Chiropractic + Naturopathic Doctor

Research Review Corner: September 2012

Shawn Thistle   

Features Research

Neck Muscle Strength and Mobility of the Cervical Spine as Predictors of Neck Pain – A Prospective Six-year Study

Study Title: Neck Muscle Strength and Mobility of the Cervical Spine as Predictors of Neck Pain – A Prospective Six-year Study

Authors: Salo P, Ylinen J, Kautiainen H et al.


Publication Information: Spine 2012; 37(12): 1036.1040.

It is well known that neck pain is common and costly, resulting in considerable medical service consumption, disability and work absenteeism. When dealing with cervical spine pain in clinical practice, we often use simple measures such as spinal range of motion (ROM) and muscle strength for both assessment/diagnostic and outcome purposes. Some even use them as screening procedures on healthy patients in an attempt to identify those at risk for developing neck pain. Is this an evidence-informed approach?

Although the clinical importance of ROM is still controversial, there is evidence that those with neck pain tend to have weaker neck muscles than subjects without neck pain,1 suggesting that reduced neck strength could be a contributing factor in neck pain. To further support the relationship between neck pain and neck strength, the use of simple neck strengthening exercises has been shown to relieve neck pain in numerous clinical trials. As a result, neck exercise is now a front-line treatment recommended for neck pain patients.2

Overall, we are still unsure of the predictive value of reduced neck strength and mobility (ROM). The question is, do those with weaker necks and reduced cervical ROM stand a higher chance of experiencing future neck pain? The aim of this study was to determine whether neck muscle strength and/or passive mobility among pain-free, working-aged women could predict future episodes of neck pain.

A recent literature review concluded that physical capacity and measures such as ROM and muscle strength or endurance were poor predictors of both future low back pain and neck pain.3 More specifically, the authors of that particular review found strong evidence that there is no relationship between the endurance of trunk musculature and the risk of low back pain. However, they did report inconclusive evidence for a relationship between trunk muscle strength, or lumbar spine mobility, and the risk of low back pain – more work is needed in this area. Due to a limited number of studies, inconclusive evidence for a relationship between physical capacity measures and a risk for neck or shoulder pain was reported. The authors of the literature review appropriately mentioned the heterogeneity of the literature overall, mandating caution when interpreting their conclusions.3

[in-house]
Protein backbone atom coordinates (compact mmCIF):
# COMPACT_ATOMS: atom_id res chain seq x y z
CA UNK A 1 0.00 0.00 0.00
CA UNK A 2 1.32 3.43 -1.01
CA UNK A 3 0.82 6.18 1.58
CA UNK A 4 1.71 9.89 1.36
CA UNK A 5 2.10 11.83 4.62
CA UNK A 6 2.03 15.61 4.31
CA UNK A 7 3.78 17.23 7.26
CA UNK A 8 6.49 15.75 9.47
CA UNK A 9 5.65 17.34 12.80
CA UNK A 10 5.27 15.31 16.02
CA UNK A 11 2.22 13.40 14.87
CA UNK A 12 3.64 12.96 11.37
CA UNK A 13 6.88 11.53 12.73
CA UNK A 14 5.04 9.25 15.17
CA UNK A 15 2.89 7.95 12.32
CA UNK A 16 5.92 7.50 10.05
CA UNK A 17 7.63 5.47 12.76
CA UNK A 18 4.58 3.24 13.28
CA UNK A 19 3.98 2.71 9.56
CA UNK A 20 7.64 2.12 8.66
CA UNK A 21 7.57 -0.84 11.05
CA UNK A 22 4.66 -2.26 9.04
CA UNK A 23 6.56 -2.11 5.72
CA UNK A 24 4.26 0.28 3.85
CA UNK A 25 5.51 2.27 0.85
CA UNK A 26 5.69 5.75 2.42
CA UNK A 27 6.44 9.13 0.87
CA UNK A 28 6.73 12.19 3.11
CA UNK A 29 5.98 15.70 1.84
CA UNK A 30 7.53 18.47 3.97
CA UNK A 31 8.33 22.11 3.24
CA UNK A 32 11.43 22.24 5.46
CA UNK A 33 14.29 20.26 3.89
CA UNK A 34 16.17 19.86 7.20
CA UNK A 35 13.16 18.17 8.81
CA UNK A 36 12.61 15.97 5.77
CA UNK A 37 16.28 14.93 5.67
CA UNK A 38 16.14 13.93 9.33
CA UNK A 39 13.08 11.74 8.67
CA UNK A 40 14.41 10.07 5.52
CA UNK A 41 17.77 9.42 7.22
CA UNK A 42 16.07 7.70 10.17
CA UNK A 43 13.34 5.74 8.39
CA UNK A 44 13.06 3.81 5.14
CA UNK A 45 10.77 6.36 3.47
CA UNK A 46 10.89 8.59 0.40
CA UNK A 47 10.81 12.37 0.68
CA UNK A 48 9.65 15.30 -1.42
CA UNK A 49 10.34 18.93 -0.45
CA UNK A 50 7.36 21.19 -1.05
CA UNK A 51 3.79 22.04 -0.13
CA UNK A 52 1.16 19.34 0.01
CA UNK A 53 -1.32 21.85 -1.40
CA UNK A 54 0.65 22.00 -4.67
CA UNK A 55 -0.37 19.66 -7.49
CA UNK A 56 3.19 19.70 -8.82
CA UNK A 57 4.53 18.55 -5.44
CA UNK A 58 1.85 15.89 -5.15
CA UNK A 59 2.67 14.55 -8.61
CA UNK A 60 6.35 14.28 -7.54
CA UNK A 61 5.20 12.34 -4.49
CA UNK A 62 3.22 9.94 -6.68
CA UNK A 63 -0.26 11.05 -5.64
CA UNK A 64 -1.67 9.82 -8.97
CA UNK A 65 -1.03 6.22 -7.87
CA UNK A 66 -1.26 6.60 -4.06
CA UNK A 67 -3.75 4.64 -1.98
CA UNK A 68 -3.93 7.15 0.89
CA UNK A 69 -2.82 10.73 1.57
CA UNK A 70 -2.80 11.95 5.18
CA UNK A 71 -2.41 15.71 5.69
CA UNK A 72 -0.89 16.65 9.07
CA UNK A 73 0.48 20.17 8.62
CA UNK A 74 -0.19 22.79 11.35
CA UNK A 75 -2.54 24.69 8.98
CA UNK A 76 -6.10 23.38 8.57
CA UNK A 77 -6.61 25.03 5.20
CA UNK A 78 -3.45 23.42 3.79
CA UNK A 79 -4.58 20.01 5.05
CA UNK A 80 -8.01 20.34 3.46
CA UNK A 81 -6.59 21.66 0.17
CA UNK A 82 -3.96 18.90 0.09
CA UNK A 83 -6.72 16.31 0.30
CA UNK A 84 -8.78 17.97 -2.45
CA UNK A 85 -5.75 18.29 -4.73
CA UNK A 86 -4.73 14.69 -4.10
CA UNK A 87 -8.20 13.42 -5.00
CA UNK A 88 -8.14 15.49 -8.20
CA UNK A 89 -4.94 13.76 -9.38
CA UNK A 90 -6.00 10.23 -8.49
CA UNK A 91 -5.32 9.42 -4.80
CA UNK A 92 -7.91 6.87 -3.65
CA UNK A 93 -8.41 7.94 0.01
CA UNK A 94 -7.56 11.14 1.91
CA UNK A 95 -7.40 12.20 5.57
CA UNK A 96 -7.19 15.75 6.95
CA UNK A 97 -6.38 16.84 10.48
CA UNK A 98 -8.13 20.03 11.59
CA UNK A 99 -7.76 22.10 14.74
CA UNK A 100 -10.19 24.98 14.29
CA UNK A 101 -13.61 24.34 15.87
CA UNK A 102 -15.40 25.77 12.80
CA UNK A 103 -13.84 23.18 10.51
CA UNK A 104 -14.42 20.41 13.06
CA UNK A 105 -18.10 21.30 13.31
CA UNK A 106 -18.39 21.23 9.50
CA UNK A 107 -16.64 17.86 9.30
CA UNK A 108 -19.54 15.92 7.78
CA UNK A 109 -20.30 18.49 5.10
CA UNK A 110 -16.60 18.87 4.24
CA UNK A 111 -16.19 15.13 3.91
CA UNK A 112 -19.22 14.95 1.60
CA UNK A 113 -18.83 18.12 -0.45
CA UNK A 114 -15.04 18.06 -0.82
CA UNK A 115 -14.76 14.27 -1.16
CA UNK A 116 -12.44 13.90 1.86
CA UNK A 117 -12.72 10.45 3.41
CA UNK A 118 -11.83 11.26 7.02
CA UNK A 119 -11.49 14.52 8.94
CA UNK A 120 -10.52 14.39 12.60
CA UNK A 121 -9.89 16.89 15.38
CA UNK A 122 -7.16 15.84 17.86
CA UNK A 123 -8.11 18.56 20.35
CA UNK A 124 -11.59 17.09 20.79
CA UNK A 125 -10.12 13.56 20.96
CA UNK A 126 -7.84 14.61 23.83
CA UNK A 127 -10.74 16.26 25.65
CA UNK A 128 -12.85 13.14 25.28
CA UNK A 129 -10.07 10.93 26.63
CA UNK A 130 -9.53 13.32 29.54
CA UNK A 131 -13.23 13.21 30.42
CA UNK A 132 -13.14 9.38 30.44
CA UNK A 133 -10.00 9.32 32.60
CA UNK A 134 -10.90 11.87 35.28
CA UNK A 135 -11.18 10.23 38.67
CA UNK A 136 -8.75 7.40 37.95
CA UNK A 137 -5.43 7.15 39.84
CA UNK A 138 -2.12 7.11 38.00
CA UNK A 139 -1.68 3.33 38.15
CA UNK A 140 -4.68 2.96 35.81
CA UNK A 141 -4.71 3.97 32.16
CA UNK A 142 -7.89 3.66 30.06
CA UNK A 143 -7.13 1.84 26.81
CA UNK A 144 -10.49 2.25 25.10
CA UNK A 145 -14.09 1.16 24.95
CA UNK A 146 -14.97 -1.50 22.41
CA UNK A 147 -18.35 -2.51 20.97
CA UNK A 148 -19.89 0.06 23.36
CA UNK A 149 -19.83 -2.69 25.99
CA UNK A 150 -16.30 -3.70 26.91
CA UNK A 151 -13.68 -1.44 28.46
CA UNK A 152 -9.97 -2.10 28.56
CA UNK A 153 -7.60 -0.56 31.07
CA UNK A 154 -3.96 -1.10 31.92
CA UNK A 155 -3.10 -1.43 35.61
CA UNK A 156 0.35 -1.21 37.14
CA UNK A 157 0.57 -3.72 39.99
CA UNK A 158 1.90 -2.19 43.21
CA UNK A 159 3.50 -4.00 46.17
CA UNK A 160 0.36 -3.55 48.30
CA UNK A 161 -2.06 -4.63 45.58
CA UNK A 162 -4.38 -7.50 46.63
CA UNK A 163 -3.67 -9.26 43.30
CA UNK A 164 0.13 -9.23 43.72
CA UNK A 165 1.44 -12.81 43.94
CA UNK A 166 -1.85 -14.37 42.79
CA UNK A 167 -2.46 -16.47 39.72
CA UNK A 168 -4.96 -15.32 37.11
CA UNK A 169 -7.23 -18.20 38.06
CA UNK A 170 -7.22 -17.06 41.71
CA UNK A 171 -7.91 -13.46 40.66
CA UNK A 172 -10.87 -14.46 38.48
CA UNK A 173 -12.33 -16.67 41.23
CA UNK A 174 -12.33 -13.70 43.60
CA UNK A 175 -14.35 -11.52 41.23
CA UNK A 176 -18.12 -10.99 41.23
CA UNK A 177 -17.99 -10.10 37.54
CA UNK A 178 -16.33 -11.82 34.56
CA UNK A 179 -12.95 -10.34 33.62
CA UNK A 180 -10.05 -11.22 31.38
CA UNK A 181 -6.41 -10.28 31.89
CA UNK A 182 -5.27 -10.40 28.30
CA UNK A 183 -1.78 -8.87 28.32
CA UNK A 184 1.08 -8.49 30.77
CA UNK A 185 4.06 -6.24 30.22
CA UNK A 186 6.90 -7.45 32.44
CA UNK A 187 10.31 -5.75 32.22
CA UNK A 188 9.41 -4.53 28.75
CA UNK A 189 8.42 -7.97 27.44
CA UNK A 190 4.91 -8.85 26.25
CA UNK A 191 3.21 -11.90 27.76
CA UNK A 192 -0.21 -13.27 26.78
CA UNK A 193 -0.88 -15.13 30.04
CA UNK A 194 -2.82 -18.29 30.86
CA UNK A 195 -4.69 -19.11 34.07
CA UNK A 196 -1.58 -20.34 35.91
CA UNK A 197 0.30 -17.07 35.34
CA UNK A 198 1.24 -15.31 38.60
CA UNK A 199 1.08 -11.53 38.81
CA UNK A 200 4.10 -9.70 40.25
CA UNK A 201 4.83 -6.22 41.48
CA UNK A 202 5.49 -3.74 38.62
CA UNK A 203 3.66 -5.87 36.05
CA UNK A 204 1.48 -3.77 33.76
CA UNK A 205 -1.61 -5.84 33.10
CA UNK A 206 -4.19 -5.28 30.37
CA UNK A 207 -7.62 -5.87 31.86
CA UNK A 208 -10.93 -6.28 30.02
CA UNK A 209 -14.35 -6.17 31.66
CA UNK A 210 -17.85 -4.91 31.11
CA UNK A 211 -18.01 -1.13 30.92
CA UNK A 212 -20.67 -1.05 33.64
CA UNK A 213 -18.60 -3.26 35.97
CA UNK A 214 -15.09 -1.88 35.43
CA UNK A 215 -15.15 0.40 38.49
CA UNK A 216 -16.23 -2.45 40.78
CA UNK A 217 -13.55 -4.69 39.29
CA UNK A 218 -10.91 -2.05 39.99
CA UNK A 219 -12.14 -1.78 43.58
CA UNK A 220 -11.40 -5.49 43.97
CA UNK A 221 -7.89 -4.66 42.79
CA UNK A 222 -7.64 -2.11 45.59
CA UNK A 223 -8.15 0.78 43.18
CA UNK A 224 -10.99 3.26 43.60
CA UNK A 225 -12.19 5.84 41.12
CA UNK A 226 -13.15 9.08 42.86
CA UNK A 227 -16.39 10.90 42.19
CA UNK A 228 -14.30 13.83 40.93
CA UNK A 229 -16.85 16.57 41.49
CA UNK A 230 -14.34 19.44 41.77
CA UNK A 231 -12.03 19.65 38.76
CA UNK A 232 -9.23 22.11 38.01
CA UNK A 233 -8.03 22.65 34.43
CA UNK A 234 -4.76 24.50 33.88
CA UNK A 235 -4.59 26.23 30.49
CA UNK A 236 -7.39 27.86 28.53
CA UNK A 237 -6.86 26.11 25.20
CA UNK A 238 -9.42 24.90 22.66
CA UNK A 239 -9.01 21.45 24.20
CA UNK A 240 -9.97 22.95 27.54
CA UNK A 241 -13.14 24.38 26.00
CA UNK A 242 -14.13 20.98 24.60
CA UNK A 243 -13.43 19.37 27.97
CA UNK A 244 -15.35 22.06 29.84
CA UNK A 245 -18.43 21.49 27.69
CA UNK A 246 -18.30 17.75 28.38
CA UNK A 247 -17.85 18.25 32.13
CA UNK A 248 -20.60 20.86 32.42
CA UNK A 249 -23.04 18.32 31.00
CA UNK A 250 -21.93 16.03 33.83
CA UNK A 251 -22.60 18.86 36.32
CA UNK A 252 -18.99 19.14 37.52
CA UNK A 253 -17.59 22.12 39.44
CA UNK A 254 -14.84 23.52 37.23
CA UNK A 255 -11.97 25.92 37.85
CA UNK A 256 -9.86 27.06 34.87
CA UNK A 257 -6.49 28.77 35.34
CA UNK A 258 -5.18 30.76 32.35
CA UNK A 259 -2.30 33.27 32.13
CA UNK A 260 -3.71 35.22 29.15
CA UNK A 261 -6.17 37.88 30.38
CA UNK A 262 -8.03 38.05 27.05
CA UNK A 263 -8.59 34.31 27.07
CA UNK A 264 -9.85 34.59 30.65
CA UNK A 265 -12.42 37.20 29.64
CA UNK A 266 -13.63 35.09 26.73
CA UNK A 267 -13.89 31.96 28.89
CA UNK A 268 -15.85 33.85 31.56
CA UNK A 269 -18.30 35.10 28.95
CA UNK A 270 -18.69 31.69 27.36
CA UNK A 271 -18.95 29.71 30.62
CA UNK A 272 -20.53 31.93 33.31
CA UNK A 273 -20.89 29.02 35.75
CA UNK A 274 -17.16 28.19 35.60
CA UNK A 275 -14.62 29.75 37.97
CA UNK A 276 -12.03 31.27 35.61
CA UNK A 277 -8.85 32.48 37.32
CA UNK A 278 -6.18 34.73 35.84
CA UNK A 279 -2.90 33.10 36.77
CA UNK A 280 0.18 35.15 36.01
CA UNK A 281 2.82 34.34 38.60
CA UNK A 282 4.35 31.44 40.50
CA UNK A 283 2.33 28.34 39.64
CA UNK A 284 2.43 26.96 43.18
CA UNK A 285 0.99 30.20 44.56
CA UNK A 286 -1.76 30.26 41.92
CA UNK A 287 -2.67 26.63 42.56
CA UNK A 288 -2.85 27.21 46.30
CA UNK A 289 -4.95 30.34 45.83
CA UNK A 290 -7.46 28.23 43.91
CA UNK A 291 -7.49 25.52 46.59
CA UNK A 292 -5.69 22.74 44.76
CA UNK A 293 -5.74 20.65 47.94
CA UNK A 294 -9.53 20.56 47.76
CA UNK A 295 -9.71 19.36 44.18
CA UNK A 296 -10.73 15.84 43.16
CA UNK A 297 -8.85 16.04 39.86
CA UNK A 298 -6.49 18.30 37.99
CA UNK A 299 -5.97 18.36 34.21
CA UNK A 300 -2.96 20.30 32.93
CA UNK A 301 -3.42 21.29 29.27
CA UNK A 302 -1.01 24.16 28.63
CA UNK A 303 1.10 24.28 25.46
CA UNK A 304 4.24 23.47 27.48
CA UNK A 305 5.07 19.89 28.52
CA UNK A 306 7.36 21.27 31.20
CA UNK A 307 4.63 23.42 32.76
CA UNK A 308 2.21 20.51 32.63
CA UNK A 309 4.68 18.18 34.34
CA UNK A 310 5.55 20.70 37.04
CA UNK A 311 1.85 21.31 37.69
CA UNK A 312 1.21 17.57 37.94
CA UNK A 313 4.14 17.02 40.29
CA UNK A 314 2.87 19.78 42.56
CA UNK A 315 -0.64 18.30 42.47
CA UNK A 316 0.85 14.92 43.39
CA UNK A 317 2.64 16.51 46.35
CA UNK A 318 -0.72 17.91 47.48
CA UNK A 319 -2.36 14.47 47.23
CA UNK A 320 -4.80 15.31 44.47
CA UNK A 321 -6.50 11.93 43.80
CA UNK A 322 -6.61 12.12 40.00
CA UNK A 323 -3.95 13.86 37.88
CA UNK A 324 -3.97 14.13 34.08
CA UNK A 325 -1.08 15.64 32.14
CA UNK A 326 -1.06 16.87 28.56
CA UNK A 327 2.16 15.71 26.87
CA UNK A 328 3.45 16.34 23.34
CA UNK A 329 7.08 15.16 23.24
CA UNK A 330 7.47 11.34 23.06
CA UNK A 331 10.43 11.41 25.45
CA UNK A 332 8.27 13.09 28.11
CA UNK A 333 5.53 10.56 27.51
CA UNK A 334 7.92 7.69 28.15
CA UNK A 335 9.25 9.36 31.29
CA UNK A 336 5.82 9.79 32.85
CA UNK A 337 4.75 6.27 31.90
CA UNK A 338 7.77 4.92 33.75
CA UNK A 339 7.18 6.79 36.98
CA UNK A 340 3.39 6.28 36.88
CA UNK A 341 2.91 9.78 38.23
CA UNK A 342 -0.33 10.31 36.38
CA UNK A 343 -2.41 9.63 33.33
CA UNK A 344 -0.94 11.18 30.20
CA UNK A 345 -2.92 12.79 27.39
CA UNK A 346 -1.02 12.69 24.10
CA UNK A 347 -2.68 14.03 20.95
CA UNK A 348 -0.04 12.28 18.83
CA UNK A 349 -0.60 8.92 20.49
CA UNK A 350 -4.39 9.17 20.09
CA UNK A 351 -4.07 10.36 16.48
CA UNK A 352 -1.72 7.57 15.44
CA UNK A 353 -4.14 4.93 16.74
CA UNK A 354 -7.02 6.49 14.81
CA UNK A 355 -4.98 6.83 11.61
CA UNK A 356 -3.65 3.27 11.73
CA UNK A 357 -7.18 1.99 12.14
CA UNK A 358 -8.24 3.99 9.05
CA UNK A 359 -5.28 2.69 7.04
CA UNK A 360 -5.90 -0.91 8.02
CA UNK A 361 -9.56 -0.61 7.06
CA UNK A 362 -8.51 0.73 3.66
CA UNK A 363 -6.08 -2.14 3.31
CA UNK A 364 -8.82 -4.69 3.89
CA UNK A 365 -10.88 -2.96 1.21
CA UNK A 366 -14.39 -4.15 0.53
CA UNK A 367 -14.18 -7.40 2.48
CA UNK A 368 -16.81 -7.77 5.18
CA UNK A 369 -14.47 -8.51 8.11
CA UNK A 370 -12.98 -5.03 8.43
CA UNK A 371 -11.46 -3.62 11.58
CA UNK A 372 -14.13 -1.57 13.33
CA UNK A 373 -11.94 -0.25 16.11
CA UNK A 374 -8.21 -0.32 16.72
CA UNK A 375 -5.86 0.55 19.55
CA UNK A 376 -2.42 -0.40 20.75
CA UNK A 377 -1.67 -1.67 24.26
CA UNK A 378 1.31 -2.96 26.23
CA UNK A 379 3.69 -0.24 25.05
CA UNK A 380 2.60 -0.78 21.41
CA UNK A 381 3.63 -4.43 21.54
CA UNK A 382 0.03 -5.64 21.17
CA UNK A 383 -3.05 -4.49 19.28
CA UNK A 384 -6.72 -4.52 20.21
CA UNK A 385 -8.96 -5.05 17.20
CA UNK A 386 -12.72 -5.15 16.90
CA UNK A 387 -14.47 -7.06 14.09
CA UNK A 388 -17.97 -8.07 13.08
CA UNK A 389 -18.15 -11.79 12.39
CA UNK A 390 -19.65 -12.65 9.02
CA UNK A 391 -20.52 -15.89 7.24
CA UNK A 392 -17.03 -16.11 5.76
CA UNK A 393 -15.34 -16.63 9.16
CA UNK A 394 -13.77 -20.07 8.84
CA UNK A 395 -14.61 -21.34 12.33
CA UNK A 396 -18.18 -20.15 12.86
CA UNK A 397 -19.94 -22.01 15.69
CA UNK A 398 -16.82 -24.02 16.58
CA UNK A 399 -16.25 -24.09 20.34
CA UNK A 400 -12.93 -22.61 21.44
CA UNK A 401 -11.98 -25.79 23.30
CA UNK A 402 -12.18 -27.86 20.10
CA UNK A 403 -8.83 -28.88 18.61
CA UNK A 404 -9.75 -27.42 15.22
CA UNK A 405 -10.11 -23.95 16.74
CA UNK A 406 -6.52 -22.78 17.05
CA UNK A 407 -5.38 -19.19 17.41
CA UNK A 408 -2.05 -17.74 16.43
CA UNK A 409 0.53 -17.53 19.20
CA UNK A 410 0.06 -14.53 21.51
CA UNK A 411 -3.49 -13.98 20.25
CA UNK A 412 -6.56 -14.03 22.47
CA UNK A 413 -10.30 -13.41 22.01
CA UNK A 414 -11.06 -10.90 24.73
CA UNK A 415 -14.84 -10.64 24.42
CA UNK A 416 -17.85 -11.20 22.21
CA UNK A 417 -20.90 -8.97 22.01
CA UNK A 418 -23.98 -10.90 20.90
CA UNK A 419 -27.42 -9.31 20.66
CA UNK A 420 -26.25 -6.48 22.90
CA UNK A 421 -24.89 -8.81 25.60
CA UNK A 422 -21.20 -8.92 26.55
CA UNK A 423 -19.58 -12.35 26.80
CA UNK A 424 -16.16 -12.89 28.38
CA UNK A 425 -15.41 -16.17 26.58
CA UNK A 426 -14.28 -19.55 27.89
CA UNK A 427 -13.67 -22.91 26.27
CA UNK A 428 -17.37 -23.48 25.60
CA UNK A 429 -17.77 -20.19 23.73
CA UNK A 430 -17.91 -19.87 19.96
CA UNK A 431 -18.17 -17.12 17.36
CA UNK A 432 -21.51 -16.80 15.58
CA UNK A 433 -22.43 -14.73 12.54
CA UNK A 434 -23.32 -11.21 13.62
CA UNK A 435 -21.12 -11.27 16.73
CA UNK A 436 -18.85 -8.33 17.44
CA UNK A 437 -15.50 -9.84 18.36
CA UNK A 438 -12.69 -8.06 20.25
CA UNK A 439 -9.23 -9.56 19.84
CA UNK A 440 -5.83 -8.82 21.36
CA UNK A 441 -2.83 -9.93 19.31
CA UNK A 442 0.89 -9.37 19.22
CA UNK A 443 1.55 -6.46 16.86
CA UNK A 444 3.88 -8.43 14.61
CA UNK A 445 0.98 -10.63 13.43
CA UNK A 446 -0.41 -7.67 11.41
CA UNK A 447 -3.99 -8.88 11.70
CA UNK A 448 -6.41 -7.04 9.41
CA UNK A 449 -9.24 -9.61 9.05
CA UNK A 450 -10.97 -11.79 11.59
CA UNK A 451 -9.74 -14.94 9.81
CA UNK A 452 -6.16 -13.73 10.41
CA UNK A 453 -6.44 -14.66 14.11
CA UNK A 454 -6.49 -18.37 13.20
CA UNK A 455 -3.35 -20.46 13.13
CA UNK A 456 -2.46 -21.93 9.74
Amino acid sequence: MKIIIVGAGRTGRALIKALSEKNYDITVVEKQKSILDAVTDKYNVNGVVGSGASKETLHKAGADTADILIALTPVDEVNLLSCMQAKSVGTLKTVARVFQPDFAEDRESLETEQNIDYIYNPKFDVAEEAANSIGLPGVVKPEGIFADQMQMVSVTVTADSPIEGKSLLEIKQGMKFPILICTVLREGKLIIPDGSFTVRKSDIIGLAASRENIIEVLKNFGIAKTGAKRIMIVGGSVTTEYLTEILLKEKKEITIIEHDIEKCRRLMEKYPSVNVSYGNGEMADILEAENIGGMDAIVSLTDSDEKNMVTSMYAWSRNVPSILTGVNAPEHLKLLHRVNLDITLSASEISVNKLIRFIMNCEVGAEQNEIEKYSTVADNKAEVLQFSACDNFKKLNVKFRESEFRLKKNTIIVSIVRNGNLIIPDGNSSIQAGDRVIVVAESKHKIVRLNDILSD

This study adds information regarding a relationship between physical capacity measures and future neck pain, suggesting that neck pain cannot be predicted by isometric neck muscle strength or passive ROM measurements in healthy female subjects. This should remind us that neck pain is a multifactorial condition, and that we should always consider not only the physical capacity of the individual as a potential risk factor, but also work-related physical and psychosocial risk factors, which have been shown to be potential predictors for future neck pain. At this time, it is not advisable to utilize cervical ROM and strength as screening tools to predict future neck pain. As always, further research is required on larger samples as well as on men.

Lastly, the “chicken and egg” argument regarding the relationship between neck pain and reduced cervical muscle strength remains unsolved.

In addition to practising full time in Toronto, Dr. Shawn Thistle is founder and president of Research Review Service Inc., an online, subscription-based service designed to help busy practitioners integrate current, relevant scientific evidence into their practice ( ). Shawn also recently launched The Epicurean Scholar, which offers continuing education seminars combined with gourmet food and wine events ( ).  Dr. Thistle graduated from CMCC (where he lectures in the Orthopedics Department) and holds an Honours Degree in Kinesiology from McMaster University. He also holds a certificate in Contemporary Medical Acupuncture from McMaster University, and is a Certified Active Release Techniques (ART®) Provider and Functional Range Release®/Functional Anatomical Palpation® instructor and provider.

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